Pebblebrook Sells DC Hotel for $111M

A joint venture between Metrovest Equities and BLDG Management acquired the asset and plans to convert it into a YOTEL-branded property.

Liaison Capitol Hill. Image courtesy of HFF

Pebblebrook Hotel Trust has sold Liaison Washington Capitol Hill, a 343-key hotel in Washington, D.C., for $111 million. A joint venture of Metrovest Equities and BLDG Management purchased the property, with plans to convert it into a YOTEL-branded hotel that will be dubbed YOTELPAD Capitol Hill.

The hotel is located at 415 New Jersey Ave., in the Capitol Hill neighborhood. The location is in the heart of D.C. and is close to numerous institutions and landmarks including the National Mall, Georgetown University Law Center, the Walter E. Washington Convention Center and Union Station. Amenities at the property include a sit-down restaurant, a rooftop swimming pool and lounge, valet parking and a 24-hour fitness center.

An HFF team led by Daniel Peek and Cyrus Vazifdar marketed the property on behalf of Pebblebrook. Additionally, an HFF team led by Scott Aiese and Chris Hew arranged the acquisition financing for the joint venture. The firm placed a 75 percent loan-to-cost floating-rate bridge loan with a major life insurance company.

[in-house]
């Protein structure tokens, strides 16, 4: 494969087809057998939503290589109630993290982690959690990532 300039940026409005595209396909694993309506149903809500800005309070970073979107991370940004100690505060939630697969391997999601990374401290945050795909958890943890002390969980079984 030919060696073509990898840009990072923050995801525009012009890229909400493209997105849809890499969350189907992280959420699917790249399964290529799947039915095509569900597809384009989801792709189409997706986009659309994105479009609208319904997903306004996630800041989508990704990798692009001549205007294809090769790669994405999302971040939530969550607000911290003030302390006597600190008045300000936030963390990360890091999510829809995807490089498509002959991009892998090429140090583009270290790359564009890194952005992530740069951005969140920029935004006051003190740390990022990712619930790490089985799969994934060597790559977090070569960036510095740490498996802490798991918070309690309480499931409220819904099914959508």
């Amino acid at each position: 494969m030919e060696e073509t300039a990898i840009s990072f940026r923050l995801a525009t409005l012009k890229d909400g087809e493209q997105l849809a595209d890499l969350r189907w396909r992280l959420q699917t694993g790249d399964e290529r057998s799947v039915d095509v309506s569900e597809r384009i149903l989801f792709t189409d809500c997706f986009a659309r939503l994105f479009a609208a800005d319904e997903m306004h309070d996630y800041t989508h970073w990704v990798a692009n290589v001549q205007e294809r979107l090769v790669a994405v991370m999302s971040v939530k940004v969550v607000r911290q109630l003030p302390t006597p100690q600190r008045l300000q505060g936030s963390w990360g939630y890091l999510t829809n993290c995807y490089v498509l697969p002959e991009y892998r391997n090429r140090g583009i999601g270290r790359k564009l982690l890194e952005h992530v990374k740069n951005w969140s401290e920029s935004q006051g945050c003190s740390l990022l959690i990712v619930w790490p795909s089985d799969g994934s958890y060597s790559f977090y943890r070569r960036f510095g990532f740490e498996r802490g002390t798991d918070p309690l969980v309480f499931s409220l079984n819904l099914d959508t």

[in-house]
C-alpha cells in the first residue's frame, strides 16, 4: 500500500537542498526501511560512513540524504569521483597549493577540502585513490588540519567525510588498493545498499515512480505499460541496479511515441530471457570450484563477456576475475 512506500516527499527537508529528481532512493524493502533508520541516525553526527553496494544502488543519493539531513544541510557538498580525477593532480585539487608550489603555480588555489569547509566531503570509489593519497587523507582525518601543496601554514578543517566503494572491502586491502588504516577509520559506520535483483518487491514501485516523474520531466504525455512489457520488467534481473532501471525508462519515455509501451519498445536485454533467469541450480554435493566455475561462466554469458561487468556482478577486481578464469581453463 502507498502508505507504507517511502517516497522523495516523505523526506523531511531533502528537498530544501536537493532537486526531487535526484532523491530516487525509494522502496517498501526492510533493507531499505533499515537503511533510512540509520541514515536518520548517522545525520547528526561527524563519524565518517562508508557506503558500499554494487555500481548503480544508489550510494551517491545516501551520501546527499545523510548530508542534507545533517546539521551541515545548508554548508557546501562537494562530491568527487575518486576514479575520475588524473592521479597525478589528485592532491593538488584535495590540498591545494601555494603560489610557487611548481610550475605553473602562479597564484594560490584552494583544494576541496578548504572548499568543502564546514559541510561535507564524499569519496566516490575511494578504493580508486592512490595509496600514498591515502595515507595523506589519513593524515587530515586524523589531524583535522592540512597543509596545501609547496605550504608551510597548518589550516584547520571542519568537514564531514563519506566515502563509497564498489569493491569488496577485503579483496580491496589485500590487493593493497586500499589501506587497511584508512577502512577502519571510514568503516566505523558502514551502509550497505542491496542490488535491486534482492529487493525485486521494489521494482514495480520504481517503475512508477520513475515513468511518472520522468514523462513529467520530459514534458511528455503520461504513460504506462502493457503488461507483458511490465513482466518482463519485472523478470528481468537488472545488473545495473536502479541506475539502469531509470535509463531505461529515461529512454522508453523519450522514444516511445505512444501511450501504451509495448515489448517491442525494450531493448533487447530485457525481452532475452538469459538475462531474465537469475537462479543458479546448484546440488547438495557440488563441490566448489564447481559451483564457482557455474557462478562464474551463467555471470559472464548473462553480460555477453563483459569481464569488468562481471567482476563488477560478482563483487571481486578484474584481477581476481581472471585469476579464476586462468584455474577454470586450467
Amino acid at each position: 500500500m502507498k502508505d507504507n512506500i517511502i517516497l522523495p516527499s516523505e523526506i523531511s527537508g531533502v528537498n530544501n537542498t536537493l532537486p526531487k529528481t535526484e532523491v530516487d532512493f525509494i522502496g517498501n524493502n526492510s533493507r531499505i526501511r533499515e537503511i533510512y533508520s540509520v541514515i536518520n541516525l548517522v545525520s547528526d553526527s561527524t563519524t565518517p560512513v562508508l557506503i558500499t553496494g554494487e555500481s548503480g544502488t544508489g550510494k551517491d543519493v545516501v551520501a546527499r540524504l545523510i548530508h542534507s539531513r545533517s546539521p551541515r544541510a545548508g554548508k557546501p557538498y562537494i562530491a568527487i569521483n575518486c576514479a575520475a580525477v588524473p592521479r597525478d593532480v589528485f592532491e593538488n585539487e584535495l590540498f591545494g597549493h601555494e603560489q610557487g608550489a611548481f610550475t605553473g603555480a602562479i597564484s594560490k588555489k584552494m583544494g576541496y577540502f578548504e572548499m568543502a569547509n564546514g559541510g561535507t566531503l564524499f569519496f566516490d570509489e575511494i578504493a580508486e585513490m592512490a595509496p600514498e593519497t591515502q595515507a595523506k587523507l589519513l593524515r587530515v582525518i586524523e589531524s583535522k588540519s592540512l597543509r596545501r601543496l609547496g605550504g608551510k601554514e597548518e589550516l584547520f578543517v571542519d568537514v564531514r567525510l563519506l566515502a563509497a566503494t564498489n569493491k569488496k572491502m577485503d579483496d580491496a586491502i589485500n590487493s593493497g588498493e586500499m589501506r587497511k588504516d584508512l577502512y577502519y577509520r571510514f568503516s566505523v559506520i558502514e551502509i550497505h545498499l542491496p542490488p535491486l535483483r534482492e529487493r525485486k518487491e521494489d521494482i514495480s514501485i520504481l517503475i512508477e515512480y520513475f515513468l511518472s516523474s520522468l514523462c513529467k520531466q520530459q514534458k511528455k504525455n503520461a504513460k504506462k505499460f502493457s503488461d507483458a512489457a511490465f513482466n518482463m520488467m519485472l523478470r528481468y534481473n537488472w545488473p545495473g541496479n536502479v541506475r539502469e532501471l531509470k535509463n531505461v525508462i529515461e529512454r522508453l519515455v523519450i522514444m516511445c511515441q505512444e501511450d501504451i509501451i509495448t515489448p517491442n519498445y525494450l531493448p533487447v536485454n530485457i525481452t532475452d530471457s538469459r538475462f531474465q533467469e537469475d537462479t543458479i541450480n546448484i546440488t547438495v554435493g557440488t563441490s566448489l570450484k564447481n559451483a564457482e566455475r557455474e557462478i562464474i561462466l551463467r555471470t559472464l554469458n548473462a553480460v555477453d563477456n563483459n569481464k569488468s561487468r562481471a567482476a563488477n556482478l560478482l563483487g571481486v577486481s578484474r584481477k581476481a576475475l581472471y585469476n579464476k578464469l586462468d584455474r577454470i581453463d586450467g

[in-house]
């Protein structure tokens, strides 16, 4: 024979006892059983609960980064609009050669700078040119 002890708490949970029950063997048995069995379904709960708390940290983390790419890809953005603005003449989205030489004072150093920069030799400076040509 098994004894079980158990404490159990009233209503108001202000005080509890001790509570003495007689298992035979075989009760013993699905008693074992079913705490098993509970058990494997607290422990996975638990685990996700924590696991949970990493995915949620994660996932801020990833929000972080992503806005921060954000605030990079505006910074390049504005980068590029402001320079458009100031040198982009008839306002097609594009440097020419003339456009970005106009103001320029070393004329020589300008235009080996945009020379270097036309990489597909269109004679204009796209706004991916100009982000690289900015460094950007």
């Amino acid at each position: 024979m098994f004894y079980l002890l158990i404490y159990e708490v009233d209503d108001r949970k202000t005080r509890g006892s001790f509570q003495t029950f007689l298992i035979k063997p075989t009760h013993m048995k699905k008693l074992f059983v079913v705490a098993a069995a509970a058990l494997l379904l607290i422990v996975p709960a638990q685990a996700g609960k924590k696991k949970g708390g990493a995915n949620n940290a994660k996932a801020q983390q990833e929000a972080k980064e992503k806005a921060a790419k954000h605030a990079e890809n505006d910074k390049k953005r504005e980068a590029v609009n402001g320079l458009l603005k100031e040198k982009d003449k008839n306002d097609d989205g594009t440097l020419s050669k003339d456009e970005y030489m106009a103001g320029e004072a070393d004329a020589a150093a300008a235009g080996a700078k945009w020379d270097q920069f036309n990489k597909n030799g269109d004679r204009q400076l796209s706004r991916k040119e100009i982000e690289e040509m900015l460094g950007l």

A booming market

“There’s a lot to be excited about going forward in Washington, D.C.’s hotel market. The city is going to see record convention activity in 2020, with 2022 pacing extremely strong, sandwiched around an inauguration in 2021,” Vazifdar said in a statement to Commercial Property Executive. “The wave of supply that hit the market over the past several years is now being absorbed, and new supply is starting to subside. This, in conjunction with HQ2’s future demand just outside the District, suggests hotels are primed for solid growth.”

The sale by Pebblebrook is the latest in the REIT’s disposition program that was launched following the firm’s acquisition of LaSalle Hotel Properties last November. In February, Pebblebrook sold Hotel Palomar in Washington, D.C., for $142 million.

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